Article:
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26 October 2022

Ranulph Fiennes Q&A: “John le Carré was my German teacher”

The explorer on his father, his memories of Mount Maunganui in New Zealand and the 40mph speed limit on the M4.

By New Statesman

Ranulph Fiennes was born in Berkshire in 1944. An explorer and author, he led the Transglobe Expedition (1979-82), a journey around the Earth’s polar axis without flying. In 2009, aged 65, he reached the summit of Mount Everest.

What’s your earliest memory?

Arrival, aged one or two years old, at Cape Town docks from Southampton. My dad had been killed four months before, in the Second World War. His mum was South African and she wanted to be with her family. A cousin was there to greet us. He said, “Oh, is this your son Ranulph? I thought it was your daughter, because of all the ribbons in his hair.”

Who are your heroes?

My father. I never met him. He was an army commander. I grew up with my mother telling me stories about him.

[See also: Andreas Malm Q&A: “Sweden is the sickest country in the Global North”]

What book last changed your thinking?

One Man in His Time, the memoirs of Serge Obolensky. I was at school and a guy called David Cornwell taught me German. He changed his name to John le Carré. He gave us the book to teach us to cut things down, don’t waffle, don’t use too many adjectives and adverbs.

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Which political figure do you look up to?

Both held the democratic world against the Soviet Union and other autocratic regimes: Reagan then and Biden now.

What would be your “Mastermind” specialist subject?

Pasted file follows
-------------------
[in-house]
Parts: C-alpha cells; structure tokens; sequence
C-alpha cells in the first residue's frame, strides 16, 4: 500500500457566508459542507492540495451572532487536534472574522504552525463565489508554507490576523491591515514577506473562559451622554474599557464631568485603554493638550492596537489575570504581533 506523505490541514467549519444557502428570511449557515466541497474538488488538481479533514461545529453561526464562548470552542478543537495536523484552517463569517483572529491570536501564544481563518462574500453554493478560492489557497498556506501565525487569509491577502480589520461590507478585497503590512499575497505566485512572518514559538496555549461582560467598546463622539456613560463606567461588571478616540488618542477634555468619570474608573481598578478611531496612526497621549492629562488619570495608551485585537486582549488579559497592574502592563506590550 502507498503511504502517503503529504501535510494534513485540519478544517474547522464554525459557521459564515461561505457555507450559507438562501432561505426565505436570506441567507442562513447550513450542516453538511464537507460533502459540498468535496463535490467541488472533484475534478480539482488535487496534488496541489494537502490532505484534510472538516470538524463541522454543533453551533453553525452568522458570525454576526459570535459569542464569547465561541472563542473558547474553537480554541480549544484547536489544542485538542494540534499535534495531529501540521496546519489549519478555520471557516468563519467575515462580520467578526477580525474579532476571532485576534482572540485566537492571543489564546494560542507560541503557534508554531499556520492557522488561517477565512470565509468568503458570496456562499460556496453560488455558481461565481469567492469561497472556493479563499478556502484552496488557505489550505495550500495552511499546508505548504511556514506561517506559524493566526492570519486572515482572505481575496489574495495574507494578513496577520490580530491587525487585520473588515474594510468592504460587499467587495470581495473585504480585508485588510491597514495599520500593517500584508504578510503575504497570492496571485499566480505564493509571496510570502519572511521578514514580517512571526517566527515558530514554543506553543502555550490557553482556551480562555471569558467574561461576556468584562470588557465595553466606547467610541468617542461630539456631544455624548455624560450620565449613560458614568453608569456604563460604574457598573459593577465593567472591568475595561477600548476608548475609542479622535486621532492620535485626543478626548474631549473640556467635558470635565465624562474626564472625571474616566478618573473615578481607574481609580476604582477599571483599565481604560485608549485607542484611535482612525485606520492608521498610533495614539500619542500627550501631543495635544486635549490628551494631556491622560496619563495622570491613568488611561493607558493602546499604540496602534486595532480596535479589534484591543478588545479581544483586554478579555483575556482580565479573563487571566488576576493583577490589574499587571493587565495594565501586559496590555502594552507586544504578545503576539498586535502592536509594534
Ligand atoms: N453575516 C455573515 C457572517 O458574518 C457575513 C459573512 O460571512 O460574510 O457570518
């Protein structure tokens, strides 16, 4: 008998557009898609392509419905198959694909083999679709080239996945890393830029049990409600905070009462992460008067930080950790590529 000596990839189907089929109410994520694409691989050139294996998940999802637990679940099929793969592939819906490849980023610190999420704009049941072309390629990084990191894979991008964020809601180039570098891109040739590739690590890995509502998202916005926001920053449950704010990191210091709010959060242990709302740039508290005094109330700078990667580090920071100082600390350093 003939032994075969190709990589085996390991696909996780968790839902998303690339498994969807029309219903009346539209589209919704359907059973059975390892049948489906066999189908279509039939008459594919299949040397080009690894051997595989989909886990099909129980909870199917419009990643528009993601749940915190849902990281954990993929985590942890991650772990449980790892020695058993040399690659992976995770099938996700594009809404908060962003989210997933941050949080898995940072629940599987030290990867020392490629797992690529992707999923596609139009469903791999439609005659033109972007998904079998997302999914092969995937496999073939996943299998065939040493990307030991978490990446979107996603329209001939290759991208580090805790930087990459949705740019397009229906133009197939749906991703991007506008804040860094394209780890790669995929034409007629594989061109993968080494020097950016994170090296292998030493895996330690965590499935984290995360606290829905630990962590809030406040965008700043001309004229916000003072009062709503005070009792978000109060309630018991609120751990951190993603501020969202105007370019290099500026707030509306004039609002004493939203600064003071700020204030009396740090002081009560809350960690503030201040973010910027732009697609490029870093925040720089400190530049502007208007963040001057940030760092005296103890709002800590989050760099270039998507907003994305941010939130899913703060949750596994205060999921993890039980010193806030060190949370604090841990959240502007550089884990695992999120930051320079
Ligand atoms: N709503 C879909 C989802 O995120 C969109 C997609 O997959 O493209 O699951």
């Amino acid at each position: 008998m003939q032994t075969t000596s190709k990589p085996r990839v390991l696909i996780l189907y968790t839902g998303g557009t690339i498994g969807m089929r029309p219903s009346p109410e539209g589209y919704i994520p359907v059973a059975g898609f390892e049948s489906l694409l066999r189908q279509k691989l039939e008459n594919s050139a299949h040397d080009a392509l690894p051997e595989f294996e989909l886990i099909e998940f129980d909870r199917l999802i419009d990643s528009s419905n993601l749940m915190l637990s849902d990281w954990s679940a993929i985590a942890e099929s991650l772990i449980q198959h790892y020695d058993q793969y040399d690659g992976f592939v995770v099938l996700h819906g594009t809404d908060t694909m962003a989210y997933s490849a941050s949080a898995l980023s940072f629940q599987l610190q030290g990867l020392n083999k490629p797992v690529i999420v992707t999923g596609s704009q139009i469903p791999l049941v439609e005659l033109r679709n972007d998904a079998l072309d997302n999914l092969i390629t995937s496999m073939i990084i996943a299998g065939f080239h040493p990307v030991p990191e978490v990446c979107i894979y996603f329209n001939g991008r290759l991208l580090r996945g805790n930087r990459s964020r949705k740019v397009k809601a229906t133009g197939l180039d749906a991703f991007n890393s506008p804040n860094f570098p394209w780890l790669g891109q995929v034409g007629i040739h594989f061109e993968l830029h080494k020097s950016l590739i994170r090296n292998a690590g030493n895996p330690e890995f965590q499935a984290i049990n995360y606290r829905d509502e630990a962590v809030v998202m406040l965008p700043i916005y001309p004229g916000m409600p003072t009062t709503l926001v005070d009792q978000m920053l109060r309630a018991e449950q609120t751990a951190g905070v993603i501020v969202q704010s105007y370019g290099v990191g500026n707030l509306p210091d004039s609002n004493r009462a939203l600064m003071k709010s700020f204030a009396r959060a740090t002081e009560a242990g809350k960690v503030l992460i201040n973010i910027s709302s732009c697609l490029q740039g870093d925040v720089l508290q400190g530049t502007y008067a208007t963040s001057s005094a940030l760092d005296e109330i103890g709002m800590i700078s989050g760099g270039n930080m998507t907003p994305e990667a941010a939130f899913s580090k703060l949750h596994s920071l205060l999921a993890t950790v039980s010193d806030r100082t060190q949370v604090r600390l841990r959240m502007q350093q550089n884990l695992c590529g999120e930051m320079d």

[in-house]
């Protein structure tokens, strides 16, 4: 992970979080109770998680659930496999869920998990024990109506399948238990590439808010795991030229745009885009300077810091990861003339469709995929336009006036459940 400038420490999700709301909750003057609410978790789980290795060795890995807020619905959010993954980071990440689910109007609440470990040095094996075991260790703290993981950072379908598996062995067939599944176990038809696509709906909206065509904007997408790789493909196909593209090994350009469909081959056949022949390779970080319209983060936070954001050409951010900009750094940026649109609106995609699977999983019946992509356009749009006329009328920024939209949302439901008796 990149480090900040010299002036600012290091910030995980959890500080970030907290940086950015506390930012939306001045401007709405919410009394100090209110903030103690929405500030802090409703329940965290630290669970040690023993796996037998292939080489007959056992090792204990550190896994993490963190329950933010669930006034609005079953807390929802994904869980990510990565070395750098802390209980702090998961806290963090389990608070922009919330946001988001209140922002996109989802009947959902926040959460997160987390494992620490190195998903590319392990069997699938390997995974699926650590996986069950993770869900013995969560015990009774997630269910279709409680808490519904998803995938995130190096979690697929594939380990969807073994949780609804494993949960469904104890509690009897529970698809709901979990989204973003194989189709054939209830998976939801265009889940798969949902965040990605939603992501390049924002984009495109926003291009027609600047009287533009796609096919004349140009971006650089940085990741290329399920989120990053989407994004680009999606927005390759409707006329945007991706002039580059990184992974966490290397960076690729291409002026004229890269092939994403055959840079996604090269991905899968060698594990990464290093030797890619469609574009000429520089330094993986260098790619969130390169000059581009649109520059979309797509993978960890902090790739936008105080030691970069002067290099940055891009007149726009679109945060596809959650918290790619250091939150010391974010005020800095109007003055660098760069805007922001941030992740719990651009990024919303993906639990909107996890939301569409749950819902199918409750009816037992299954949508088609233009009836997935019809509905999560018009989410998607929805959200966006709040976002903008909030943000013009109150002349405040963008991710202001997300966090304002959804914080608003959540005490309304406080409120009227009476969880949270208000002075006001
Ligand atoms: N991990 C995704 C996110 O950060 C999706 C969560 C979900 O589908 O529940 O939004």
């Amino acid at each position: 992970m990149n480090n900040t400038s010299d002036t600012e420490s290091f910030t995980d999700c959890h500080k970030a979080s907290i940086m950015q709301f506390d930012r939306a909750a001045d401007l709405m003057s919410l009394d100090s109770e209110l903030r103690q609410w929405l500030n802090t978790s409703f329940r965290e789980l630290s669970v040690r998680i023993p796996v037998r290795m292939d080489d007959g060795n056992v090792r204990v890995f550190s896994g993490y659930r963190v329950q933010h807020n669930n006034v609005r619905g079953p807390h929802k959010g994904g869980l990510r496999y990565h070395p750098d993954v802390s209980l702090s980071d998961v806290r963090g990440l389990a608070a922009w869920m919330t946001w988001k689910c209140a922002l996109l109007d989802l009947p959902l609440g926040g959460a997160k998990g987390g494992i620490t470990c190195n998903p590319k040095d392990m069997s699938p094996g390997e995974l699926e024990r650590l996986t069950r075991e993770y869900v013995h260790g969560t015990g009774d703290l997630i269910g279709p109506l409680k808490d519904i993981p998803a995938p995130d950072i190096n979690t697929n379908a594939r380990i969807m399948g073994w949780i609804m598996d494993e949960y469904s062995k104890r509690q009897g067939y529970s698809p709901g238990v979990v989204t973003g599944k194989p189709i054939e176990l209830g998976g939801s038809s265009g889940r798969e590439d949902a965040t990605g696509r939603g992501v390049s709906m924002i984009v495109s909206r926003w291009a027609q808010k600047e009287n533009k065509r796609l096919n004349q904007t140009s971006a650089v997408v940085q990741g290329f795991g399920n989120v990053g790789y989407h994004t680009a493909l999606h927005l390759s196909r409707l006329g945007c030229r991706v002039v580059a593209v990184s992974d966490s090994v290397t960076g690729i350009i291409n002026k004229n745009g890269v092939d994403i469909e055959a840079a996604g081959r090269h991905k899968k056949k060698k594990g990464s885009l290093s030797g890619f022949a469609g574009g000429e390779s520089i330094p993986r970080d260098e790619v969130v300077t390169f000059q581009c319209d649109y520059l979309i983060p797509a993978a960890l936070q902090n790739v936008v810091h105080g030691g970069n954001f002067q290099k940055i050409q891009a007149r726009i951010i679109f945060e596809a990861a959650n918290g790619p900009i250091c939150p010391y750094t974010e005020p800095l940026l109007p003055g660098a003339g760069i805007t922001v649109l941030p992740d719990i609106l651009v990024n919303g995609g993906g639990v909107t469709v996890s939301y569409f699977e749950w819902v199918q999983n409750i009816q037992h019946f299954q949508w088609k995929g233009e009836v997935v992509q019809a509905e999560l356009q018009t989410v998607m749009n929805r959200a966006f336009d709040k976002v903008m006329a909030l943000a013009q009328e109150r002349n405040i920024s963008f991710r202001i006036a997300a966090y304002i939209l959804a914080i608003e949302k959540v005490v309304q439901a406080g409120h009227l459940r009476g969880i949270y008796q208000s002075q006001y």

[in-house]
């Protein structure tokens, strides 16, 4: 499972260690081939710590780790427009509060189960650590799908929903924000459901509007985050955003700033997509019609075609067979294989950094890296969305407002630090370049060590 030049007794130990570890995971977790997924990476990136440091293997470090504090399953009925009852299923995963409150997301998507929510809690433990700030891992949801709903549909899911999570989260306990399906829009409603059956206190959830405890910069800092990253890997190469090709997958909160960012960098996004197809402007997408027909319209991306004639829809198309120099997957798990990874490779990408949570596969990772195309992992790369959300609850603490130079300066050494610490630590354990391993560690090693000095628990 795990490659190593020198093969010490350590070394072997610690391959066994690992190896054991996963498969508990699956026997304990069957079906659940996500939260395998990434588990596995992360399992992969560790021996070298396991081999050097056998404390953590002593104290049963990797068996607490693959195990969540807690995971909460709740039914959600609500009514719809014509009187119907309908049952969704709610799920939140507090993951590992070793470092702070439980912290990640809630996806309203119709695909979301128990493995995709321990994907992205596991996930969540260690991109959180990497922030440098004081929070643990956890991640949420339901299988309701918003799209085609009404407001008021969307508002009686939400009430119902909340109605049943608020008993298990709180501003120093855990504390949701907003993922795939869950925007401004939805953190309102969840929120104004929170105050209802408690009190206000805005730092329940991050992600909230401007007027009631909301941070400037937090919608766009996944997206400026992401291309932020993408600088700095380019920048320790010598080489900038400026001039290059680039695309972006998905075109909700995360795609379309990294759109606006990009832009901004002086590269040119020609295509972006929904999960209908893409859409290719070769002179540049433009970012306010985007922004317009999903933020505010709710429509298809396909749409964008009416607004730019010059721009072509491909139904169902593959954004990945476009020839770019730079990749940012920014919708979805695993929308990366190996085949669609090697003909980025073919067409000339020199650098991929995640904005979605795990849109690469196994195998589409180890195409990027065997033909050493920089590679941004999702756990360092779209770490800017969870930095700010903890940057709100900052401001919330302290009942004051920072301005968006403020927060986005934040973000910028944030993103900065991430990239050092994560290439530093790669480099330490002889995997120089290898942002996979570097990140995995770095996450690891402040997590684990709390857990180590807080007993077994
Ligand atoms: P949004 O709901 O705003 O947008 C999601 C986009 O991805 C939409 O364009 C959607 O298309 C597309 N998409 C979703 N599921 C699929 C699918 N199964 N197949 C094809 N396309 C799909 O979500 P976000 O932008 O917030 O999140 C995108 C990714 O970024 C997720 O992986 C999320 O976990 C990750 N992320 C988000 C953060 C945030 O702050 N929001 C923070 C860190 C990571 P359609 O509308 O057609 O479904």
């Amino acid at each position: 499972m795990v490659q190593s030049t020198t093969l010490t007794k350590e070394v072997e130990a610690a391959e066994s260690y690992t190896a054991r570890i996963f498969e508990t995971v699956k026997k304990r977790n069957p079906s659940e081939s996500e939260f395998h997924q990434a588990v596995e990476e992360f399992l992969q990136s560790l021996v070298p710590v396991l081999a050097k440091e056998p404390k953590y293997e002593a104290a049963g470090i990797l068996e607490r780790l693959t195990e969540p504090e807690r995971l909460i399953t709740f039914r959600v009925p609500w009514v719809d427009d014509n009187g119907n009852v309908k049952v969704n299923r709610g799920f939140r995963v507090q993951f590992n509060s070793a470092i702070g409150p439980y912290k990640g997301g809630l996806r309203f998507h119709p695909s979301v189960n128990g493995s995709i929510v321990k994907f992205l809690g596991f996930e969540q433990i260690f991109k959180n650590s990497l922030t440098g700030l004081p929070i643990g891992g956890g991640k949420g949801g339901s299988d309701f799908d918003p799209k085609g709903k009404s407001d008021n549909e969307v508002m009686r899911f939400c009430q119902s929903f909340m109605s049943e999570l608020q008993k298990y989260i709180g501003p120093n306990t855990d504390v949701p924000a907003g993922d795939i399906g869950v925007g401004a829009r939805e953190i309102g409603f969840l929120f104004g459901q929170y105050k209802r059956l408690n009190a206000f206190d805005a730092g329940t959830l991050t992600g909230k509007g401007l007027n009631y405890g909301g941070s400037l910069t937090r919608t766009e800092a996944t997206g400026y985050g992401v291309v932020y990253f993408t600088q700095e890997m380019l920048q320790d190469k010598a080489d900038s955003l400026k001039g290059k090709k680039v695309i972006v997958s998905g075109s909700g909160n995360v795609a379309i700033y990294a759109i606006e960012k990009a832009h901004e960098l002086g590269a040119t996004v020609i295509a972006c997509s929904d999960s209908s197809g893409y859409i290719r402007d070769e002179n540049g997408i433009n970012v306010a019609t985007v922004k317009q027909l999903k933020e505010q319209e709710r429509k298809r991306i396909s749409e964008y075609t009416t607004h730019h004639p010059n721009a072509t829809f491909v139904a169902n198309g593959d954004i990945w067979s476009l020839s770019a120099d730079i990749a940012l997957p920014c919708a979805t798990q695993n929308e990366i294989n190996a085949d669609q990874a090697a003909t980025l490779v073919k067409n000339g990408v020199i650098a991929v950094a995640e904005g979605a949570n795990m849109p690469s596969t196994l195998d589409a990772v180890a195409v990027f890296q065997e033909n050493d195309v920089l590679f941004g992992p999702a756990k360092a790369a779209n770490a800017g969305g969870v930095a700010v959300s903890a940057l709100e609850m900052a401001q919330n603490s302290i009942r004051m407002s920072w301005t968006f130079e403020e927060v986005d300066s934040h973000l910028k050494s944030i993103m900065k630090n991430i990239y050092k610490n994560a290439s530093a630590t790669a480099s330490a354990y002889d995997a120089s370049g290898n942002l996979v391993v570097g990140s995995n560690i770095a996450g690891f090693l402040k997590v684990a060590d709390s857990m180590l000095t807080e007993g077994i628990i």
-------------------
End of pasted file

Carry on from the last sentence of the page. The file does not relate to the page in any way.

Captain Scott and Ernest Shackleton. All my research into their journeys in advance of my own means I might not make a fool of myself on Mastermind.

In which time and place, other than your own, would you like to live?

Way back, I went to Mount Maunganui in New Zealand. Wonderful people, wonderful temperature, great place to live. I would have liked to be there in the 1940s.

[See also: Orhan Pamuk Q&A: “My frustrations and angers have made my life richer”]

What TV show could you not live without?

The Big Bang Theory. They’re a funny group.

Who would paint your portrait?

Nigel Cox painted it during the course of that journey around the Earth. He was the communicator of signals on the ship.

What’s your theme tune?

“The Lorelei”. I was in the army in Germany in the Cold War. I used to take Scottish soldiers on army adventure training – we’d canoe, climb, cross-country ski – to keep them from getting bored, because the Soviet army never bothered to attack. We’d always stop at the pub, and some of them drank a lot of beer. The first Scotsman who couldn’t remember the verses of “The Lorelei” had to buy everyone else’s drinks.

What’s the best piece of advice you’ve ever received?

Stop smoking. Forty years ago, I did.

[See also: Sian E Harding Q&A: “I have inherited my grandmother’s gravy gene”]

What’s currently bugging you?

The 40mph speed limit on the M4. No work ever seems to be done, but the cones and the speed restrictions stay forever.

What single thing would make your life better?

Learning how to progress from my Nokia mobile to something a bit more modern.

When were you happiest?

I couldn’t pick one moment.

In another life, what job might you have chosen?

I would have studied for my A-levels harder, and passed into Sandhurst college. That would have enabled me to do what I always wanted, which was to be like my dad – an army officer in the Royal Scots Greys cavalry regiment.

Are we all doomed?

You can’t see into the future. You just have to do the best you can, try to remain honest and help people when possible.

“Climb Your Mountain” by Ranulph Fiennes is published by Quercus

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This article appears in the 26 Oct 2022 issue of the New Statesman, State of Disorder